This procedure allows the calculation of only the
head-count (H) but not of any other aggregated
poverty index, not even the poverty gap (I).
More damaging, the poverty criterion leads to
poverty incidence being a positive function of
the number of items (needs) included, which is an
unacceptable feature for any measurement method
(shared by ELSPN).
      UBN- IV (UBN Improved Variant) / I
This variant (which I developed around 1991) :
1) Allows proper calculation of all aggregated
   poverty indices; 2) H is not any more a function of
   the # of indicators included.
In order to achieve these features,
1) Dichotomic indicators are transformed into fully
   cardinal scales, and original cardinal indicators
   are re-scaled. This is done for the purpose of
   expressing objective well-being attained by
   each HH in each indicator.
2) Indicators are combined using weights based on
   the share of each in total normative costs (this is
   not the only reasonable weighting procedure) to
   obtain the overall index for each household, which
   goes beyond the intersection/union dilemma.
Enforced Lack of Socially Perceived Necessities
          (ELSPN) (Mack/Lansley) / I
To avoid Piachaud‟s criticism that in Townsend‟s
index many indicators reflect tastes rather than
deprivation, M&L introduced the concept of
“enforced lack” (EL), identifying deprivation only
when a given lack is due to a declared inability to
pay. This way of proceeding assumes that
restriction in current income is the only
possible source of deprivation. It begs the
question on the sources of well-being. As this
work was the point of departure for a whole
generation of combined methods (the truly
poor), this fact generated a “birth mark” in all of
them, reproducing this bias.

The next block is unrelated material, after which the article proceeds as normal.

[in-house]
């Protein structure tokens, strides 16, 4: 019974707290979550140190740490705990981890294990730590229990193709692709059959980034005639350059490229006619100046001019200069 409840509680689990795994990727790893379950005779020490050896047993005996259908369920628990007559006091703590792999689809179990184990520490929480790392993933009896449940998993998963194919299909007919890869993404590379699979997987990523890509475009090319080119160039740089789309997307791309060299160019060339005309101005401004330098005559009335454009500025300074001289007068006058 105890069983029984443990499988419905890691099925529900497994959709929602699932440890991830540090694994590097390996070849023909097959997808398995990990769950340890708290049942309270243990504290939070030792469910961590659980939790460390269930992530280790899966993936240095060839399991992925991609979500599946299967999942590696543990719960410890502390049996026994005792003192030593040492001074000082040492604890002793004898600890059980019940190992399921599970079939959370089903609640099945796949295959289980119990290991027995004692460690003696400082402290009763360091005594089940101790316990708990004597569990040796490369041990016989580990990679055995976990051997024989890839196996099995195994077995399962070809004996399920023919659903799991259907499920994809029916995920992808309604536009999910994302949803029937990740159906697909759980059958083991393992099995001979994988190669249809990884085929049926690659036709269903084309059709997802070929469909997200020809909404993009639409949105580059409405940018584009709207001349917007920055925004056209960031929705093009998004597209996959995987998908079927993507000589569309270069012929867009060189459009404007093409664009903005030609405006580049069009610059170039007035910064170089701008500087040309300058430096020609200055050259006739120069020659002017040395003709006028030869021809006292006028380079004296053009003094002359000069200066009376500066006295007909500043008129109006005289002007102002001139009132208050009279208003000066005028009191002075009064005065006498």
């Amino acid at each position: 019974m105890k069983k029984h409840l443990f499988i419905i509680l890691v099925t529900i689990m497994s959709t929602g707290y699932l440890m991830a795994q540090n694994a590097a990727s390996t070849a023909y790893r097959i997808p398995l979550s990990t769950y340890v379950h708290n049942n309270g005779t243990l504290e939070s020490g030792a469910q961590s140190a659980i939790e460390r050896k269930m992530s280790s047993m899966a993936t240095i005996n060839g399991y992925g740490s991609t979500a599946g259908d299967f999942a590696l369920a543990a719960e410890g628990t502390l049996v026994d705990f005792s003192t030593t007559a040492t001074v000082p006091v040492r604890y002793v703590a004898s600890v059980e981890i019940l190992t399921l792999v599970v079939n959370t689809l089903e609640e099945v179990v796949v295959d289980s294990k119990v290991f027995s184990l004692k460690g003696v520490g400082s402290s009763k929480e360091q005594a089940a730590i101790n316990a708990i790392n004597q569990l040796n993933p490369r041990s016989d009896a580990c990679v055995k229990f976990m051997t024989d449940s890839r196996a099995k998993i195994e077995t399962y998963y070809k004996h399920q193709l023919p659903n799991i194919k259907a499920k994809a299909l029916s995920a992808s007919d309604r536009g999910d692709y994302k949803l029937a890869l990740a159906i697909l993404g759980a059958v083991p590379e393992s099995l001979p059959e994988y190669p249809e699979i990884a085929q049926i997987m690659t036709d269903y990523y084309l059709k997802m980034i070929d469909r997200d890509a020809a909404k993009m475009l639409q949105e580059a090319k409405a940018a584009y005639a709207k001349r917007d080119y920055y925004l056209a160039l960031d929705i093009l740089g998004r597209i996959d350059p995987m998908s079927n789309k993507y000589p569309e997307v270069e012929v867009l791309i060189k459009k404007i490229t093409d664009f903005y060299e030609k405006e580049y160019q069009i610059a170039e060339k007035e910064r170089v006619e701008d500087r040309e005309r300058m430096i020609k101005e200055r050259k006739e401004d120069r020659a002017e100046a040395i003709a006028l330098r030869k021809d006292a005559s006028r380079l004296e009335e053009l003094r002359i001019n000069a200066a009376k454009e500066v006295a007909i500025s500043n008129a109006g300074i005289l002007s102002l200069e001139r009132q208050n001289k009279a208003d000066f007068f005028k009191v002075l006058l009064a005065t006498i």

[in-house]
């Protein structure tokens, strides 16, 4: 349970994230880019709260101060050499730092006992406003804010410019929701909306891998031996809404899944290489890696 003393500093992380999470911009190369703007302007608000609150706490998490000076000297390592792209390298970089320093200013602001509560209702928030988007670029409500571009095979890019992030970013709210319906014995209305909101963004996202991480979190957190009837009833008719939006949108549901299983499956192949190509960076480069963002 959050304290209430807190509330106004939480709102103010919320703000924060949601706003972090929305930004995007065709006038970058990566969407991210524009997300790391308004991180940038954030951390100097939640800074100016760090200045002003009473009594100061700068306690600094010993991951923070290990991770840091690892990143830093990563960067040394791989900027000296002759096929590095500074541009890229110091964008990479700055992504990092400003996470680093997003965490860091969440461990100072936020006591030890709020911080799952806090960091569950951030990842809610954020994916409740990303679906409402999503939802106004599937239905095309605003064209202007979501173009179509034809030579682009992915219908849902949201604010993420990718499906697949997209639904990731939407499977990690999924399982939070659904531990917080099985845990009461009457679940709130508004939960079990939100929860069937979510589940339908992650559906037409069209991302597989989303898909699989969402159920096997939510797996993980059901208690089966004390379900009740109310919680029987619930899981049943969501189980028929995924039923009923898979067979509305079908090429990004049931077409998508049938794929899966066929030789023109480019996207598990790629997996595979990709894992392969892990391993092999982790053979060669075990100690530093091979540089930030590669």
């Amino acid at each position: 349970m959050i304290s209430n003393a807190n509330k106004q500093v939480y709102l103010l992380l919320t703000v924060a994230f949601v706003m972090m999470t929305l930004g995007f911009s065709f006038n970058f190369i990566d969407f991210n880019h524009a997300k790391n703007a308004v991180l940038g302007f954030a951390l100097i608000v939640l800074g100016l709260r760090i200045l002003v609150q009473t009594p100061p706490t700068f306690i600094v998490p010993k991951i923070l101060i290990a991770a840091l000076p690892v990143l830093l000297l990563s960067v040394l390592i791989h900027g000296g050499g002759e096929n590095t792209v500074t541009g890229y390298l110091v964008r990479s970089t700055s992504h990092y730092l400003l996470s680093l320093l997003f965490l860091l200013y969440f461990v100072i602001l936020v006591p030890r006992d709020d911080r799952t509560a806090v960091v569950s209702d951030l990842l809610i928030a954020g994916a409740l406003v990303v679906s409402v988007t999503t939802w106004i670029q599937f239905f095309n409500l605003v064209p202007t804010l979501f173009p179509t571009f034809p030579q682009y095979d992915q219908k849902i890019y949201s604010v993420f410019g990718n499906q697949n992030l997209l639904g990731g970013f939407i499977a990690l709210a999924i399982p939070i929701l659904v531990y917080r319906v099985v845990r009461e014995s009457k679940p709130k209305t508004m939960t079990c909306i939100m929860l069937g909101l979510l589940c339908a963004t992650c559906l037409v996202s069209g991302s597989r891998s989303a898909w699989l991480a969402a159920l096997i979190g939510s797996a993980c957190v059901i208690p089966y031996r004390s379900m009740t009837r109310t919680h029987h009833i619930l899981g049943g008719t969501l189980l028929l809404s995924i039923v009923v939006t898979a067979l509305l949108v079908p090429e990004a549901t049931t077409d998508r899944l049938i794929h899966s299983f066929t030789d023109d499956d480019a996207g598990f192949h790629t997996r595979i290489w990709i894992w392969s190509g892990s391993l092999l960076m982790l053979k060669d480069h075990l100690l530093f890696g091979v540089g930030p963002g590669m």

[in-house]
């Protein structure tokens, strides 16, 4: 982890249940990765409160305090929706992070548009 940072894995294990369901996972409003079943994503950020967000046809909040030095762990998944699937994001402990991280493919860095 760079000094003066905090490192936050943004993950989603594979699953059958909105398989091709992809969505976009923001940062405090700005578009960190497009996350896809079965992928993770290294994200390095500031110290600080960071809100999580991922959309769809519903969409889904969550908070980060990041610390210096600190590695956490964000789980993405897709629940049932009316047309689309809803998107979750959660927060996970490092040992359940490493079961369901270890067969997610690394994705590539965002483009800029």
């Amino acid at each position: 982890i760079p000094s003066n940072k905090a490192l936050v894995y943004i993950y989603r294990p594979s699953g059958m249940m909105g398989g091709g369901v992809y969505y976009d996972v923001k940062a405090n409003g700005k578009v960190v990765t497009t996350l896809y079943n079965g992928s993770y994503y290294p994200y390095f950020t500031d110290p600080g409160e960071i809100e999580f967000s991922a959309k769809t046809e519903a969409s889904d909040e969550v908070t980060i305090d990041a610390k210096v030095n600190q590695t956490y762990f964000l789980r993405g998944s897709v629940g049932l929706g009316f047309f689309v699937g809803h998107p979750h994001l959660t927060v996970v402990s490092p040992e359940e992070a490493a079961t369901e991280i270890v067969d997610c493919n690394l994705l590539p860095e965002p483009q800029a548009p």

(ELSPN) (Mack/Lansley) / II
Definition of necessities is based on majority
perceptions. The poverty criterion (quite arbitrary and
empirically selected on the basis of observed
correlation with income) is that 3 or + EL (from a list
of 26 SPN) constitutes poverty. By adopting
dichotomic indicators and not calculating an overall
index for every HH, the poverty gap I cannot be
properly calculated, nor can the more elaborated
poverty aggregated measures. It shares with UBN-
OV the very damaging feature that poverty incidence
(H) becomes a positive function of the # of items
considered. Every time one adds a new item poverty
raises unless the poverty criterion is modified, but
then on what basis and with what comparability?
                 Note
• As announced, I will skip slides 37
  and 38
  Objective Poverty Line (Townsend, Gordon)
Townsend uses his deprivation index to reveal the
“objective PL”. He adjusted two straight lines to a
scatter diagram depicting deprivation indices and
current income of his surveyed HH. The objective PL
is revealed where deprivation starts growing faster
per unit of decrease in income. It is a combined
method in a very special sense. Poverty is measured
only by income, but the PL is identified using
observed association between income and
deprivation. Townsend & Gordon did a similar
exercise using discriminatory analysis to identify the
PL. It is the search “for the Holly Grail” (Piachaud):
an objective PL which avoids value judgments.
    Revealed or Objective UBN Thresholds
This method as applied by Progresa/ Oportunidades
divides the population into 2 groups on the base of an
extreme PL = to the cost of a food basket assuming HH
can spend 100% of their income on raw food, and then
correct the initial grouping on the bases of discriminatory
analysis. For each of the preliminary groups of poor and
non-poor a new one-dimensional variable Z is
calculated, which is a weighted average of the selected
variables, the weights being determined internally by the
model to maximise the distance between the means of